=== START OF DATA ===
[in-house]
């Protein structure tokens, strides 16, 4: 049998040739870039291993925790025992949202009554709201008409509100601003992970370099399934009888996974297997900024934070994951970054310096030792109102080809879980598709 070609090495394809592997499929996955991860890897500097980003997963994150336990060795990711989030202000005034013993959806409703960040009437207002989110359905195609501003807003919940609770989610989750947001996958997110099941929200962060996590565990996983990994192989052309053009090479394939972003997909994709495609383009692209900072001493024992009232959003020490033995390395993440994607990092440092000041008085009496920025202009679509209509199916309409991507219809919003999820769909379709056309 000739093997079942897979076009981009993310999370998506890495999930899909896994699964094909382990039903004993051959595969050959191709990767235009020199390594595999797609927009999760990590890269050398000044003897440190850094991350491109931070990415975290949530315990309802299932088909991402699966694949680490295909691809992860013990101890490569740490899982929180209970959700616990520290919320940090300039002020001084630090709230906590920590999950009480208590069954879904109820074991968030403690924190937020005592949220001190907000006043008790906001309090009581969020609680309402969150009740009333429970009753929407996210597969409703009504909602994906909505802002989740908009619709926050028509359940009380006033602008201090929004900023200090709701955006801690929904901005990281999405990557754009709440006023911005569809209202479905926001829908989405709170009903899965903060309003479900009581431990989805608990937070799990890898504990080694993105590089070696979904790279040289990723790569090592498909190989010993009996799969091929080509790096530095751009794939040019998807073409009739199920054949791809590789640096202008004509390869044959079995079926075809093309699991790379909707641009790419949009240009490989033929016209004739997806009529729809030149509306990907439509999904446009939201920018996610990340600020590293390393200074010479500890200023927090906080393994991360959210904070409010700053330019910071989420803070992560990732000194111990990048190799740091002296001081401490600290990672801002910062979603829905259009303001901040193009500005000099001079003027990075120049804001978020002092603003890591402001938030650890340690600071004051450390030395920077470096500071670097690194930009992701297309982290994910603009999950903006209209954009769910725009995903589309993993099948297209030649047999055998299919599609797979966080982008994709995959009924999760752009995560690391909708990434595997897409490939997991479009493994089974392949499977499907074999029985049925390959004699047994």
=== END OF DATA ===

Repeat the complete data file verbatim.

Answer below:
[in-house]
């Protein structure tokens, strides 16, 4: 049998040739870039291993925790025992949202009554709201008409509100601003992970370099399934009888996974297997900024934070994951970054310096030792109102080809879980598709 070609090495394809592997499929996955991860890897500097980003997963994150336990060795990711989030202000005034013993959806409703960040009437207002989110359905195609501003807003919940609770989610989750947001996958997110099941929200962060996590565990996983990994192989052309053009090479394939972003997909994709495609383009692209900072001493024992009232959003020490033995390395993440994607990092440092000041008085009496920025202009679509209509199916309409991507219809919003999820769909379709056309 000739093997079942897979076009981009993310999370998506890495999930899909896994699964094909382990039903004993051959595969050959191709990767235009020199390594595999797609927009999760990590890269050398000044003897440190850094991350491109931070990415975290949530315990309802299932088909991402699966694949680490295909691809992860013990101890490569740490899982929180209970959700616990520290919320940090300039002020001084630090709230906590920590999950009480208590069954879904109820074991968030403690924190937020005592949220001190907000006043008790906001309090009581969020609680309402969150009740009333429970009753929407996210597969409703009504909602994906909505802002989740908009619709926050028509359940009380006033602008201090929004900023200090709701955006801690929904901005990281999405990557754009709440006023911005569809209202479905926001829908989405709170009903899965903060309003479900009581431990989805608990937070799990890898504990080694993105590089070696979904790279040289990723790569090592498909190989010993009996799969091929080509790096530095751009794939040019998807073409009739199920054949791809590789640096202008004509390869044959079995079926075809093309699991790379909707641009790419949009240009490989033929016209004739997806009529729809030149509306990907439509999904446009939201920018996610990340600020590293390393200074010479500890200023927090906080393994991360959210904070409010700053330019910071989420803070992560990732000194111990990048190799740091002296001081401490600290990672801002910062979603829905259009303001901040193009500005000099001079003027990075120049804001978020002092603003890591402001938030650890340690600071004051450390030395920077470096500071670097690194930009992701297309982290994910603009999950903006209209954009769910725009995903589309993993099948297209030649047999055998299919599609797979966080982008994709995959009924999760752009995560690391909708990434595997897409490939997991479009493994089974392949499977499907074999029985049925390959004699047994």